5 Things You Didn't Know About 'Sweet Home Alabama'

Just how big of a Melanie Carmichael fan are you?

It's no secret that Southerners love Sweet Home Alabamalines from the film remind us of quips heard around our dinner tables, and the scenery looks like home. It's the kind of movie where you know every line by heart, and the plot still never gets old. The film celebrated its 20th birthday in 2022, debuting September 27, 2002. In honor of this beloved time capsule of life down South, we've rounded up a few behind-the-scenes tidbits from the making of Sweet Home Alabama. Alabamians are quick to tell you it was filmed in Georgia (as are Peach State residents), but do you know all there is to know about this Southern favorite? Here are five facts about this film that will make you love it even more (if that's even possible).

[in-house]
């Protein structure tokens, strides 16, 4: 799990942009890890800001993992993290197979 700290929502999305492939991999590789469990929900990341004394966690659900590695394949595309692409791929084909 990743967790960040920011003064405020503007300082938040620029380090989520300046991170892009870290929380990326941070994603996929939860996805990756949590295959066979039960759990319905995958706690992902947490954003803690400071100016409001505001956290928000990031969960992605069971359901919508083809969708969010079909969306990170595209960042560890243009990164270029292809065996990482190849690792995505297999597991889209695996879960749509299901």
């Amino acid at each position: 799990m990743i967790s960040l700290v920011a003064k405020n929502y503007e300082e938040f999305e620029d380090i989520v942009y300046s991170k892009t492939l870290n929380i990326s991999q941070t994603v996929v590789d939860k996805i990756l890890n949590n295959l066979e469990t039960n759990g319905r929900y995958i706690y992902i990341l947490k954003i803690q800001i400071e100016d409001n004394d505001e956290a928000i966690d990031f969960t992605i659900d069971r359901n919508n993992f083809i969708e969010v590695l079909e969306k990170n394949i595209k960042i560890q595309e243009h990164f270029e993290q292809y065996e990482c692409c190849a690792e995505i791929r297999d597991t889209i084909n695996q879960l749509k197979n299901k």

Sweet Home Alabama

Five Facts About 'Sweet Home Alabama'

  1. It is illegal to land a plane on Lake Peachtree. According to IMDb, the movie's cast found out after receiving a $300 ticket for landing Jake's plane on it.  
  2. The jaw-dropping hand-blown glass known in the film as "Deep South Glass" is work from the company Simon Pearce, based in Vermont. The company says each piece of "lightning glass" required a team of five glassblowers.
  3. Get your tissues ready because the coon dog cemetery depicted in the film is a real place. The Key Underwood Coon Dog Memorial Cemetery in Tuscumbia, Alabama, has become the resting place for beloved coon dogs since 1937.
  4. According to IMDb, the producer, Stokely Chaffin, was raised in Tuscaloosa, Alabama, and insisted her screenwriter, C. Jay Cox, visit Alabama before writing the screenplay. Probably a good call—the South is one of those places you must see for yourself.
  5. Sweet Home Alabama was the first production to film in Tiffany's since Breakfast at Tiffany's (1961). It's a special place—for a special movie.
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